Gloucester Woman Sentenced for Role in Counterfeit Steroid Trafficking Scheme
BOSTON – A Gloucester woman was sentenced yesterday in federal court in Boston for her role in a conspiracy to traffic steroids and launder money.
Melissa Sclafani, 30, was sentenced by U.S. District Court Judge Nathaniel M. Gorton to one year and one day in prison and two years of supervised release. In June 2017, Sclafani pleaded guilty to one count of conspiracy with intent to distribute and to distribute counterfeit steroids and one count of conspiracy to launder money. On April 12, 2017, Sclafani and five others were charged by criminal complaint.
From at least February 2016 until April 12, 2017, Sclafani conspired with others to manufacture steroid products, market them as “Onyx” steroids, and sell them to customers across the United States using email and social media platforms. Customers paid for the steroids via money remitters, such as Western Union and MoneyGram, and members of the conspiracy used false identifications and multiple remitter locations to pick up the steroid proceeds.
Sclafani obtained materials and supplies to manufacture the counterfeit steroids and served as the corporate secretary of Wicked Tan LLC, a tanning business in Beverly that was owned by two co-conspirators. Sclafani assisted members of the conspiracy in laundering proceeds from the sale of counterfeit steroids through the business.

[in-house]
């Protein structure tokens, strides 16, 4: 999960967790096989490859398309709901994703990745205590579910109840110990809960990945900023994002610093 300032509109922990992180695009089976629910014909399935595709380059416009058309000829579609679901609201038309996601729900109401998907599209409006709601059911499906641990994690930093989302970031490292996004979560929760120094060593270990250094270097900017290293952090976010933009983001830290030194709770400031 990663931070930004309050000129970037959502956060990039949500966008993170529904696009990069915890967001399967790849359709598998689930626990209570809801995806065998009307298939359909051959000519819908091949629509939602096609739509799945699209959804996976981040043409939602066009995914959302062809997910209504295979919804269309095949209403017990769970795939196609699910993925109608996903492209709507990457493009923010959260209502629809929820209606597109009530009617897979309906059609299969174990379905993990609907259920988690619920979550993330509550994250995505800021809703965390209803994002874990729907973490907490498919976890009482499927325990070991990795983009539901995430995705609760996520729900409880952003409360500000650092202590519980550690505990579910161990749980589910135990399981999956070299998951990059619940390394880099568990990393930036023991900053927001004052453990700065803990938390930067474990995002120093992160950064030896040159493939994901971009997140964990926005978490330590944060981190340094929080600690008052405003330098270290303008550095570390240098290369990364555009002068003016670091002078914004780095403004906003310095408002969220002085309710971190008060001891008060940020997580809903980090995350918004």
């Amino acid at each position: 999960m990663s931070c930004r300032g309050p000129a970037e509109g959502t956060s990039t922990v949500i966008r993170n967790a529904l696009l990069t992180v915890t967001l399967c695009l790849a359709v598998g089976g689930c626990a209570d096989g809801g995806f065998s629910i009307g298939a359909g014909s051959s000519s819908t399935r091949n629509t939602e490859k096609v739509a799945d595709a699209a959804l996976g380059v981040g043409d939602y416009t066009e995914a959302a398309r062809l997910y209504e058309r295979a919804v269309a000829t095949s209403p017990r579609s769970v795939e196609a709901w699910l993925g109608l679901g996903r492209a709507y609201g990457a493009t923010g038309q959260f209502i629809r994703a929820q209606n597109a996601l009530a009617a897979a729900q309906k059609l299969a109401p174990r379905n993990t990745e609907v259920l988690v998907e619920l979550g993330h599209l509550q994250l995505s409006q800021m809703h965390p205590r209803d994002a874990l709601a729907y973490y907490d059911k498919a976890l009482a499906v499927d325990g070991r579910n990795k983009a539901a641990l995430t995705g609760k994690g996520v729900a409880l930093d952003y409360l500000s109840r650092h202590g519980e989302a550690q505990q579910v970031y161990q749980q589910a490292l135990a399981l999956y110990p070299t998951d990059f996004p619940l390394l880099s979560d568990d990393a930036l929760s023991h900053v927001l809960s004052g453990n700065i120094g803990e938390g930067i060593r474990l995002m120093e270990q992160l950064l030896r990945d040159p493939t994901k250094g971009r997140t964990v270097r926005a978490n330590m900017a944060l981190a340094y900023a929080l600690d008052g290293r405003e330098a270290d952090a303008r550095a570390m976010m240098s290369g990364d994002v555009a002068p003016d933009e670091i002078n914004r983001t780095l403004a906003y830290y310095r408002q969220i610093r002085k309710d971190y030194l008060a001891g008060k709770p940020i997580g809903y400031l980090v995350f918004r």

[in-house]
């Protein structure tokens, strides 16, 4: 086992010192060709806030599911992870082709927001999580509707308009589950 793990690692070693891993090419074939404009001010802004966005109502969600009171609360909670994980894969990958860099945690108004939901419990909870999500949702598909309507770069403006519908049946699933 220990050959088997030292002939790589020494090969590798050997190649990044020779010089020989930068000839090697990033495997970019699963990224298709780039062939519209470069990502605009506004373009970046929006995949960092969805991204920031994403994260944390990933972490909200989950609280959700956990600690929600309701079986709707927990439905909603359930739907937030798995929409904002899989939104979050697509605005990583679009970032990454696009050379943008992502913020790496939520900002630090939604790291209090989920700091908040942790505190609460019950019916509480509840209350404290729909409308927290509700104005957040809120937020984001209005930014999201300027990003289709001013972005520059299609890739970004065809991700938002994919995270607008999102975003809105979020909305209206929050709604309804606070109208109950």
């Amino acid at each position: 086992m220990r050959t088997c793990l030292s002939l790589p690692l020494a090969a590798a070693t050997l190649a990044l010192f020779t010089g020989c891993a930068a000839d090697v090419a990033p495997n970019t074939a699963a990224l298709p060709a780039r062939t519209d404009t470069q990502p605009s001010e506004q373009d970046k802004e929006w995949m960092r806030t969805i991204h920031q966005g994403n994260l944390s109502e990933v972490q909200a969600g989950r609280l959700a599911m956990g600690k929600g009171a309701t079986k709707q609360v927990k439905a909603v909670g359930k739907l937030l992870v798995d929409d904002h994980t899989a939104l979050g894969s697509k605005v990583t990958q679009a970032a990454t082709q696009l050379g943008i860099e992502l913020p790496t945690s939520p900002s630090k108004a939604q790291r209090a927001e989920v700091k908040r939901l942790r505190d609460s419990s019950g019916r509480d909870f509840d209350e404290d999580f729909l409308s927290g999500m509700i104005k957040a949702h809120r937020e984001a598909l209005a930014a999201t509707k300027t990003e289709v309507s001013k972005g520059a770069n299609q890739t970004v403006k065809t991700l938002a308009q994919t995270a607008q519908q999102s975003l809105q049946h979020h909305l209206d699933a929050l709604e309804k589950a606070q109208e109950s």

United States Attorney Andrew E. Lelling; Michael Shea, Acting Special Agent in Charge of Homeland Security Investigations in Boston; Raymond Moss, Acting Inspector in Charge of the U.S. Postal Inspection Service; and Jeffrey Ebersole, Special Agent in Charge of the Food and Drug Administration, Office of Criminal investigation, New York Field Office, made the announcement today. Assistant U.S. Attorneys Amy Harman Burkart and David J. D’Addio of Lelling’s Cybercrime Unit prosecuted the case.